Molecules that collide effectively must have higher energy than ordinary molecules. The molecule that can collide effectively is called activation molecule, and the difference of energy between activation molecules and reactant molecules is called activation energy. As shown in the figure underneath, which is presenting the relationship between the energy of an exothermic reaction and the reaction process, where E is the activation energy.

Diagram: The relationship between energy of an exothermic reaction and the reaction process

Found at: https://www.google.com/search?safe=strict&hl=en&biw=1200&bih=559&tbm=isch&sa=1&ei=C0ZJXeK2Io_RrQGL1I7YAQ&q=%E6%9C%89%E6%95%88%E7%A2%B0%E6%92%9E&oq=%E6%9C%89%E6%95%88%E7%A2%B0%E6%92%9E&gs_l=img.3..0i24l5.476437.480969..482815…1.0..1.423.3842.1j8j9j0j1……0….1..gws-wiz-img…..0..0j0i67j0i30j0i8i30.lM4a5R5NgNs&ved=0ahUKEwii6LeI9e3jAhWPaCsKHQuqAxsQ4dUDCAY&uact=5

The rate of a chemical reaction depends on the number of activated molecules per unit volume and the percentage of activated molecules. The more active molecules in unit volume, the higher the percentage of active molecules, the higher the effective collision frequency and the higher the chemical reaction rate.

The more active molecules are in the reactants per unit volume, the more effective collisions occur.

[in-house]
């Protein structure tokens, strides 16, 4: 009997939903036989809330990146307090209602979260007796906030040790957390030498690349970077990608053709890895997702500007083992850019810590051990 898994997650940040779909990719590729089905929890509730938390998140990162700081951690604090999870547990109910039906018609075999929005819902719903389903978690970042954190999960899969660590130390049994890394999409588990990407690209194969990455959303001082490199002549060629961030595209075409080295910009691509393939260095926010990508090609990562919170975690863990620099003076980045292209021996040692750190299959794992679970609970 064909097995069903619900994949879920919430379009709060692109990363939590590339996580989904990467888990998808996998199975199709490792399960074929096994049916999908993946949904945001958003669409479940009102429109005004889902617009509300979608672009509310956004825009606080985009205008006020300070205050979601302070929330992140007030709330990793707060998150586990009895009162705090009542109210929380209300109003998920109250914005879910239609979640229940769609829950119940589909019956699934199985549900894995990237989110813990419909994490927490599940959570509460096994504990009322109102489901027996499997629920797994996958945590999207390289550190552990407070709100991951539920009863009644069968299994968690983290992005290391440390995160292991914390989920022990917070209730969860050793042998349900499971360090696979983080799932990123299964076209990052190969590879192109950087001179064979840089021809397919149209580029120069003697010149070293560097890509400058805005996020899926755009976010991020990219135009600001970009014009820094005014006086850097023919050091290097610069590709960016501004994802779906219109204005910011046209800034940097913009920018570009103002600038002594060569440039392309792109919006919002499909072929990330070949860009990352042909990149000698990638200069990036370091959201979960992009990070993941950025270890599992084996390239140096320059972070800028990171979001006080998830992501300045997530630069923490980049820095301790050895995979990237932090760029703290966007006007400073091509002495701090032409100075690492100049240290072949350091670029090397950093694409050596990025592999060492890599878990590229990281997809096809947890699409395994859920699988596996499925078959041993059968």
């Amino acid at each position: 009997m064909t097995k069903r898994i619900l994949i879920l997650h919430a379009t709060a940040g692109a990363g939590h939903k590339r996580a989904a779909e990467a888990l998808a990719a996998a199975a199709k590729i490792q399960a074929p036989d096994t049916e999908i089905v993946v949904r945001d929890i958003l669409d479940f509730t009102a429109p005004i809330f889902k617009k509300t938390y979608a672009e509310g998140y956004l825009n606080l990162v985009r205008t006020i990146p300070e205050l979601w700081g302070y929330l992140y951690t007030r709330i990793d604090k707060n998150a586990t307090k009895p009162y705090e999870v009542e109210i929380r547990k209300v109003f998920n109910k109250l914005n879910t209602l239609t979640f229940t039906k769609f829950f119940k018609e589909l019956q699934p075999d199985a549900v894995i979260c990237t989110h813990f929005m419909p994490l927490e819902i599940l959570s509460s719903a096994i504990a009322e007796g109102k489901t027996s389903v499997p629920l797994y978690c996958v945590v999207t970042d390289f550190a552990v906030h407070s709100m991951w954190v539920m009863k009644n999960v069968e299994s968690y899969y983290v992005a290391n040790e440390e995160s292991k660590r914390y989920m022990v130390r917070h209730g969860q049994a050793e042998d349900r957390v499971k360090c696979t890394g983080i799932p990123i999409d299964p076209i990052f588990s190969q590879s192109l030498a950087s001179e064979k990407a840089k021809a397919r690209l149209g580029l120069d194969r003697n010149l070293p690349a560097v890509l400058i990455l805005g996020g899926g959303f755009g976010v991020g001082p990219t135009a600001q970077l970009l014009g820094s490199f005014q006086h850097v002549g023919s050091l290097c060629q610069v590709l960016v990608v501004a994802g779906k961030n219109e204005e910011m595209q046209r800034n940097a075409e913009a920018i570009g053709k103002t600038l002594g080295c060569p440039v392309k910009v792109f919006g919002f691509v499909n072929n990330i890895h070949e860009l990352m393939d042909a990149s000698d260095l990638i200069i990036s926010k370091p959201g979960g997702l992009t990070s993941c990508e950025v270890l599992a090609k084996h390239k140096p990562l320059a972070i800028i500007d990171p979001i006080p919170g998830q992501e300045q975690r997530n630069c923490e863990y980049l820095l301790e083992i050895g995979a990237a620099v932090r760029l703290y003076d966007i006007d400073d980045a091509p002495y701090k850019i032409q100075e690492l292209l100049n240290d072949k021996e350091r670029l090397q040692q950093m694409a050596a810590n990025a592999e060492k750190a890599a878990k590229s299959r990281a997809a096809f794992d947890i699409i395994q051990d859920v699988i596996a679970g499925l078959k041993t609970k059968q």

The more effective collision times per unit time, the faster the reaction rate.

Thus, The higher the number of active molecules in the reactant per unit volume, the faster the reaction rate.

Behaviours to increase the number of activated molecules per unit volume:

1. Increasing the concentration of reactants increases the number of activated molecules per unit volume. (Concentration)

2. Supply energy to convert energy absorbed by non-activated molecules into activated molecules. (Temperature)

3. Decrease the activation energy and make more non-activated molecules become active molecules by reaching the activation energy. (using catalysts)


  • Wendeborn, A. (n.d.). The Ultimate Guide to Year 11 Chemistry Module 3: Reactive Chemistry. [online] Art of Smart Education: HSC Tutoring for English, Maths & Science. Available at: https://www.artofsmart.com.au/module-3-reactive-chemistry/ [Accessed 4 Aug. 2019].
  • Cdli.ca. (2007). Factors Affecting Reaction Rates. [online] Available at: https://www.cdli.ca/sampleResources/chem3202/unit01_org01_ilo03/b_activity.html [Accessed 6 Aug. 2019].
  • Ahmad, Z. (2007). Corrosion Kinetics – an overview | ScienceDirect Topics. [online] Sciencedirect.com. Available at: https://www.sciencedirect.com/topics/chemistry/corrosion-kinetics [Accessed 8 Aug. 2019].
  • Helmenstine, A. (2019). How Rust and Corrosion Work. [online] ThoughtCo. Available at: https://www.thoughtco.com/how-rust-works-608461 [Accessed 8 Aug. 2019].